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Feeling powerless in the face of the digital landscape of your home? Think you need to don your police uniform? The technological tsunami has most parents afraid and holding their children in lock down. But anger and resistance from a parent who has brought digital access in the home is illogical to the child. Actually simple logic will help.

Fighting over screen time is symptomatic of underlying issues just like any other inappropriate behavior. It signals a problem or miscommunication in the relationship. If you are seen as a controlling parent, and you alone determine the limits on screentime, your children will naturally try to grab every minute they can regardless of how angry you get. As with everything else, if you have a respectful, trusting, open, relationship with your kids, you will be able to agree on schedules. It comes down to relationship. A good relationship also means that your children enjoy spending time with you as well as technology.

When any new device enters your home, accompany it with it’s own set of rules and instructions like anything else you want your children to respect. This is your opportunity for problem-solving and negotiation among family members. Too often families don’t make the effort but instead direct children what not to do after the unwanted behavior happens. When withdrawal of screen/phone privileges becomes the consequence, any hope of coming to agreement is lost. Cooperation does not happen when children fear that what they want most will be taken from them.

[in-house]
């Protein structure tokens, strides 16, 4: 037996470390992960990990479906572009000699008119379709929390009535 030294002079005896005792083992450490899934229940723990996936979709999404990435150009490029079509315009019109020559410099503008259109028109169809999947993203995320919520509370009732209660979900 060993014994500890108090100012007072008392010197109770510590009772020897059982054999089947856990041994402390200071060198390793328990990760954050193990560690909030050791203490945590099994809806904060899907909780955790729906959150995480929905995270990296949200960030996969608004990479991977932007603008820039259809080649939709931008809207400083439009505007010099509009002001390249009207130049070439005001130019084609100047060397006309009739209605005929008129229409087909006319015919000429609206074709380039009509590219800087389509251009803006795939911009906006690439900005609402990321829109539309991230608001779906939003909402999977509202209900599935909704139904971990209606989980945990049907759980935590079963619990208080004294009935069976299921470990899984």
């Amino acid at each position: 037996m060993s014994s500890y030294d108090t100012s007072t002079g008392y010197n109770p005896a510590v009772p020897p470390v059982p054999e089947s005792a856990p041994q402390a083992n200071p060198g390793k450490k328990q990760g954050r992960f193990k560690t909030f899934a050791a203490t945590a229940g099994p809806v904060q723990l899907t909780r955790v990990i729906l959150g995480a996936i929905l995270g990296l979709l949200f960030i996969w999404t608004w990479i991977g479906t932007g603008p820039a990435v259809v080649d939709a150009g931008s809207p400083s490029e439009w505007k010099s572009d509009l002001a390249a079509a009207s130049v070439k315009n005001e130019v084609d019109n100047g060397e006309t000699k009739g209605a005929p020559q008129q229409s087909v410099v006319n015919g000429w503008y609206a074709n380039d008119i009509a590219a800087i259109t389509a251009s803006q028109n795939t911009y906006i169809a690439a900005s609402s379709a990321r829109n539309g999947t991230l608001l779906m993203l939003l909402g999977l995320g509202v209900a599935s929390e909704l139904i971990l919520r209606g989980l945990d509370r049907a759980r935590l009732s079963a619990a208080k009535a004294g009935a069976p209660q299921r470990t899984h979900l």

Screens are potentially damaging to our children’s brains if not limited. So take the responsibility that is yours and keep young children away from screens altogether, model responsible use yourself, and when devices are introduced, negotiate limits with your child right from the start.

Don’t let screens intimidate you. You are still the parent. It is up to you to provide the environments you want for your children, to model the people you want them to become, to introduce nature and beauty, to stop your busy lives and go out to explore what’s off the grid. It is unrealistic to expect your child to turn off these highly entertaining devices completely, especially when you stay tied to your own devices.

There is not one way to set limits on screen time as it depends on your kids. You can allow a responsible, engaged child more leeway to self-monitor than one who finds his only solace on a screen.

Discuss the how, when, and where conditions around a new phone, device or game. It’s more difficult once problems arise but basically the same:

  1. Schedule a time to make decisions. Not on the fly. Scheduling time highlights the importance.
  2. If you have absolutes, state them right away, own them as yours. “It is important to me that there is no screen time when there is outstanding homework or chores. Does anyone have any problem with that?”
  3. Discuss time. “What do you think is a reasonable amount of time for…?” State what you think and negotiate until you agree.
  4. Discuss when and what days. Begin with open discussion, “What makes sense to you?”
  5. Discuss gray areas: weekday use, mornings, weekends, etc. If your child is being resistant or bored by this, try, “Here’s what I think should happen. Do you agree? Remember we are staying on this until we agree. This is not about me telling you what to do.”